21. 21. Digital breached final frontier of reproduction. My copy of a Beatlesalbum isn’t any different of yours, and doesn’t cost a dime to create.
  22. 22. Digitization together with the internet interconnections betweenauthors, distributors and buyers made possible the dematerialization.
  23. 23. In the past you could borrow your discs, exchange them, sell them onsecond hand or leave it as inheritance to your children.However in the digital world, every copy is assigned to only one individual.He can’t resell it, he can’t give it away, he can’t leave it to his children.Then why pay for something you have less rights, and that you can havethrough a copy that harm no one?
  24. 24. Ethics of digital copies
  25. 25. Do we talk about the artwork, or the support for the artwork?We don’t own the artwork, we never did, only the support.We buy only the right to see, hear, and read it, nothing else.
  26. 26. Do we own the theme park, do we own the disco club, do we own the artinstallation?But Experiences belong only to us.
  27. 27. Artworks are created to express ideas, to externalize author emotionsand touch receptor’s feelings. Artworks are objects of mediation, deliveringexperiences. The goal is not to create a thing that can be owned, but thatcan be felt.
  28. 28. Experiences, as artworks, are not materially defined. They define moments in ourlives. They create memories in us, idea associations, and this is what build ouridentities.Experiences are always social. Be among friends, be between a writer and areader.
  29. 29. Then the question, shouldn’t be why should I pay for a copy of the same quality?The question shouldn’t be why are these albums, films or games so expensive?The question should be only, do I want to experience more artworks like these,thus I’ll support this author to help him creating new works.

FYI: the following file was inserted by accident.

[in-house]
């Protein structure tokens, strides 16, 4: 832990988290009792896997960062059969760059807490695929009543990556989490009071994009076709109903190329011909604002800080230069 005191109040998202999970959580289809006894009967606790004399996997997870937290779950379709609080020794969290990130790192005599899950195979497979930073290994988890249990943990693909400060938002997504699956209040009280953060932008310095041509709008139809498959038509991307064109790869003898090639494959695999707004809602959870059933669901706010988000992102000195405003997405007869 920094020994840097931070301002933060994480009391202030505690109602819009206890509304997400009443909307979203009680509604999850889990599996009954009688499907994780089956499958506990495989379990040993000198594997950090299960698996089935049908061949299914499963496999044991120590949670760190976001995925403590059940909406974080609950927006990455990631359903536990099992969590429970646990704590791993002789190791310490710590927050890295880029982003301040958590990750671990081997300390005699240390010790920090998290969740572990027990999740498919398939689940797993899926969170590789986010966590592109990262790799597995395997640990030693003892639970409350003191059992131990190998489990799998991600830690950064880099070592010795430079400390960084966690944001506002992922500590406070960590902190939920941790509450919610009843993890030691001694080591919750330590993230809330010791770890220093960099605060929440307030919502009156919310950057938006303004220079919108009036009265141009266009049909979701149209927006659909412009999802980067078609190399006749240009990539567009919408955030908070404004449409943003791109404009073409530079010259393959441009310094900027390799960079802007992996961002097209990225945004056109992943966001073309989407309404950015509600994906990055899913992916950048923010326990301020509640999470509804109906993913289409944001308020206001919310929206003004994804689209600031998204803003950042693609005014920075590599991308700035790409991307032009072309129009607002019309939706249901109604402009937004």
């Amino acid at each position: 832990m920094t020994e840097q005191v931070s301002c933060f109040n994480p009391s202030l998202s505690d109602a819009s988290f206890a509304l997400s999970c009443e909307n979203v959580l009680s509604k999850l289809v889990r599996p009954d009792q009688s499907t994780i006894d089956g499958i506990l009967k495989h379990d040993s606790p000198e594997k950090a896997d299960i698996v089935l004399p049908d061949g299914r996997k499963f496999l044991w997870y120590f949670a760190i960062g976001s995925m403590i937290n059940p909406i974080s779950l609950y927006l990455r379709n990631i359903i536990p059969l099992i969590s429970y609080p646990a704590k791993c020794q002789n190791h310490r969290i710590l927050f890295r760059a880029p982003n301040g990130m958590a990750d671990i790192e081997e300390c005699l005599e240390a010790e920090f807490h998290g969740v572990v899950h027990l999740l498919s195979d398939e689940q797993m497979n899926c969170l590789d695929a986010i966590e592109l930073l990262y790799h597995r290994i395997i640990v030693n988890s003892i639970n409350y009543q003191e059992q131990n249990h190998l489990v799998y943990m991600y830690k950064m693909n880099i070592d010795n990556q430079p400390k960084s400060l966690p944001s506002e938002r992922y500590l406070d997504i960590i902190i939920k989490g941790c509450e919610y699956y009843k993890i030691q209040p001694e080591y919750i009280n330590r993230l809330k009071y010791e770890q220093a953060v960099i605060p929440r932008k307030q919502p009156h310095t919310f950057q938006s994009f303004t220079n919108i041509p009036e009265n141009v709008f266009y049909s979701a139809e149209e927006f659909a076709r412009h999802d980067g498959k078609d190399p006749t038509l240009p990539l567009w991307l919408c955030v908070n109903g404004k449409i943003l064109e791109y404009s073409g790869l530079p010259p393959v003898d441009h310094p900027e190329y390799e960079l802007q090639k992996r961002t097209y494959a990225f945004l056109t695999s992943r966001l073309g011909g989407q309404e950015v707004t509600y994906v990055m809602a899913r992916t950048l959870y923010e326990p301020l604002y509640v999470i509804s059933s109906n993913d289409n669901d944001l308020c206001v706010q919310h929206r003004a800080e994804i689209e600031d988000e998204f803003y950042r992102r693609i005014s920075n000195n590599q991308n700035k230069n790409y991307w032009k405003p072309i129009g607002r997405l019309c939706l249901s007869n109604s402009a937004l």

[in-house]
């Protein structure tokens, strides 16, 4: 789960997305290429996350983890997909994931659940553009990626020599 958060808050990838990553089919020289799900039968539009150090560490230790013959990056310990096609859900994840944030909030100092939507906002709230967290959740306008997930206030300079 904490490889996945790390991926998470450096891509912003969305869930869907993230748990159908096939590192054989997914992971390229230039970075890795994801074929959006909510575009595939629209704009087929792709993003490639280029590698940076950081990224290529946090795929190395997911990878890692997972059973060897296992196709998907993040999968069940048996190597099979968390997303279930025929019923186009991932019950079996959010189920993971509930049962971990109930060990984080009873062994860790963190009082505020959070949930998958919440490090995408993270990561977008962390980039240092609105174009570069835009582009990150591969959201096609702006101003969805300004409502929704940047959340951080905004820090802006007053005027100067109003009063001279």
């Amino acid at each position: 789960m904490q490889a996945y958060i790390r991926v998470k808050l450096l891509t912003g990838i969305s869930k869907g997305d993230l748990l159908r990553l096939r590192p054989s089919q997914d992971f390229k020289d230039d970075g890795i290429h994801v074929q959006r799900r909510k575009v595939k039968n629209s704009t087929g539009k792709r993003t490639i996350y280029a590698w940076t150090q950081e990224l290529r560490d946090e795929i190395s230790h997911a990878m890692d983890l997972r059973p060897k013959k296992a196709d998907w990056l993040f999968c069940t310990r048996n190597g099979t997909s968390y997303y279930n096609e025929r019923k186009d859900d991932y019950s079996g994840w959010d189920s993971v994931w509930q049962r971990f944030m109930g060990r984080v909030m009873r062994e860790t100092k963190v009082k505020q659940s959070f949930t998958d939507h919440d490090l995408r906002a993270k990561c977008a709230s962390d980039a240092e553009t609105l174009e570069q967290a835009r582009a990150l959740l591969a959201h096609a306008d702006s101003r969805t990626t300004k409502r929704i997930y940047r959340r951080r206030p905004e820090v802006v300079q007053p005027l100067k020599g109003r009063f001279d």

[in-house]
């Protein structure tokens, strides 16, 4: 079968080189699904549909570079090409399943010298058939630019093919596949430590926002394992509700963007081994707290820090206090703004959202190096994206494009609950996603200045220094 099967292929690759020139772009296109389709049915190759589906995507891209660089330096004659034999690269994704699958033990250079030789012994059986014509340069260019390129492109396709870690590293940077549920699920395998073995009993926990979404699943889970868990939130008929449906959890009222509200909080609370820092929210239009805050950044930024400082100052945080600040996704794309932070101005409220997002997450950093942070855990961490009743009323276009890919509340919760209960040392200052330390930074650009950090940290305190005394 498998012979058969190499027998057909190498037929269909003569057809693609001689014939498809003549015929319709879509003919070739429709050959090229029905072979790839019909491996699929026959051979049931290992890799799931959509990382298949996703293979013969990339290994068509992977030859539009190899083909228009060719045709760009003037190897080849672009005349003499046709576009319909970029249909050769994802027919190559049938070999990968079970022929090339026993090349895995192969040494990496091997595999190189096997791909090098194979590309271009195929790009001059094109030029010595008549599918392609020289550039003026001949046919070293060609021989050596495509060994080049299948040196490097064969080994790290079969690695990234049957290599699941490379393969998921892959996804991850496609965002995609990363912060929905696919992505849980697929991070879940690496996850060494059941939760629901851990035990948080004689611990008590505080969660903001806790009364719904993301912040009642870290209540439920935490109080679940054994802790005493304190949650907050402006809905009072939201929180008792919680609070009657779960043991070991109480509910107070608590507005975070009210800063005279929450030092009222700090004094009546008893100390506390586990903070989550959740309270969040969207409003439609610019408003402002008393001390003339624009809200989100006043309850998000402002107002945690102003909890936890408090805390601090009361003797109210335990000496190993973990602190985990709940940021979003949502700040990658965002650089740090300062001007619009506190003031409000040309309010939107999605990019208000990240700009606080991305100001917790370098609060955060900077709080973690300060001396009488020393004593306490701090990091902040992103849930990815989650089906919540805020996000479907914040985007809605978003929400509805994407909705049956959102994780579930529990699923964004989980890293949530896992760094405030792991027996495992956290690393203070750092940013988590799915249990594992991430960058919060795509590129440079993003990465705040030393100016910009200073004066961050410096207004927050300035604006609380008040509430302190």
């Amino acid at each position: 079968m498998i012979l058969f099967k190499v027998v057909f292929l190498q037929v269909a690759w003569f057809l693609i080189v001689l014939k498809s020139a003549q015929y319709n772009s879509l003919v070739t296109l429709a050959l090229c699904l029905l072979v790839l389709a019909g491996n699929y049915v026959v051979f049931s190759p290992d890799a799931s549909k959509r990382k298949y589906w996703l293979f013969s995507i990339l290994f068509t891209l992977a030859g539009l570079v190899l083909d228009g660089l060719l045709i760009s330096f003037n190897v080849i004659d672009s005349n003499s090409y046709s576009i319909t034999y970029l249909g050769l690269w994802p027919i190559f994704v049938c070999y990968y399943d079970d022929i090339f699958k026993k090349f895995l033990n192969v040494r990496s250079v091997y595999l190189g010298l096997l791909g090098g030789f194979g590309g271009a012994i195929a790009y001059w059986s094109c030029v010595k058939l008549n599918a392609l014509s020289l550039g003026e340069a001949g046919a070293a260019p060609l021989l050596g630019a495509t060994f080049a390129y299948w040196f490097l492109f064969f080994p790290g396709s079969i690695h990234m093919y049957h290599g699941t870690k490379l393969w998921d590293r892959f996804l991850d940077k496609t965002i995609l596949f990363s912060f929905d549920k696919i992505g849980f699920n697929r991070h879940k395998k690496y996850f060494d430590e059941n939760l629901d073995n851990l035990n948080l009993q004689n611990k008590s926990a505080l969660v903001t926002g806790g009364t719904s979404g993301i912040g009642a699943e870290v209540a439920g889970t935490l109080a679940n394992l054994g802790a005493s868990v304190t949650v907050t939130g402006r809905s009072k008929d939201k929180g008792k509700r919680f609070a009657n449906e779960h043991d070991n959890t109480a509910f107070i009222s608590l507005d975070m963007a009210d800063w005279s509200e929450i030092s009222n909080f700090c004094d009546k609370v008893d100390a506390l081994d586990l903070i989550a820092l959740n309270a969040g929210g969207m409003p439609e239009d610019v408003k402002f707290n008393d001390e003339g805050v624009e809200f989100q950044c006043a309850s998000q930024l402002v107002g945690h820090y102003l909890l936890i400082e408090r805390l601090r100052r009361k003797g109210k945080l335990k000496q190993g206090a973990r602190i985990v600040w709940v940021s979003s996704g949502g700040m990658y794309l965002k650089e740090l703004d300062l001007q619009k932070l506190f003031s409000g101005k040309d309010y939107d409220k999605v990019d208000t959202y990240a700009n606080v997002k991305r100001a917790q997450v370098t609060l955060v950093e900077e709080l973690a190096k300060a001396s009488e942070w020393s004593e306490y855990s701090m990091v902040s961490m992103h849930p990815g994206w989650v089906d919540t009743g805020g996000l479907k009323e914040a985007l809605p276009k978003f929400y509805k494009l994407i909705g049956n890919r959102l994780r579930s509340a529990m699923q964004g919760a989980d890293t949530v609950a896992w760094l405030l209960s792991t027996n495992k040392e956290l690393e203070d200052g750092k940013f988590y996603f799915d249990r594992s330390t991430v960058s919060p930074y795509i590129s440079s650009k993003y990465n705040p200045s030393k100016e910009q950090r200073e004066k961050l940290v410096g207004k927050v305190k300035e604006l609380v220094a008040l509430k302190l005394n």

30. 30. “Advertising has us chasing cars and clothes, working jobswe hate so we can buy shit we don’t need.” Fight Club (1996) Chuck Palahniuk
  31. 31. James H Fowler, Nicholas A Christakis, (2008), Dynamic spread ofhappiness in a large social network: longitudinal analysis over 20 yearsin the Framingham Heart Study, BMJ 2008; 337 doi: 10.1136/bmj.a2338(Published 4 December 2008)Whybrow, Peter (1999), Interview, in Why Dogs Smile & ChimpanzeesCry (1999), Directed by Carol L. Fleisher; Writing credits: Paula Deats,Carol L. FleisherSheldon, K. M., & Lyubomirsky, S. (2004). Achieving sustainable newhappiness: Prospects, practices, and prescriptions. In A. Linley & S.Joseph (Eds.), Positive psychology in practice, (pp. 127-145)Bowlby, J. (1969). Attachment and Loss Vol. 3. Loss: Sadness anddepression. New York, Basic.
  32. 32. Universidade do MinhoNelson Zagalo, nzagalo@ics.uminho.ptHomepage. http://nelsonzagalo.googlepages.comFacebook. http://www.facebook.com/nelsonzagaloBlog PT: http://virtual-illusion.blogspot.pt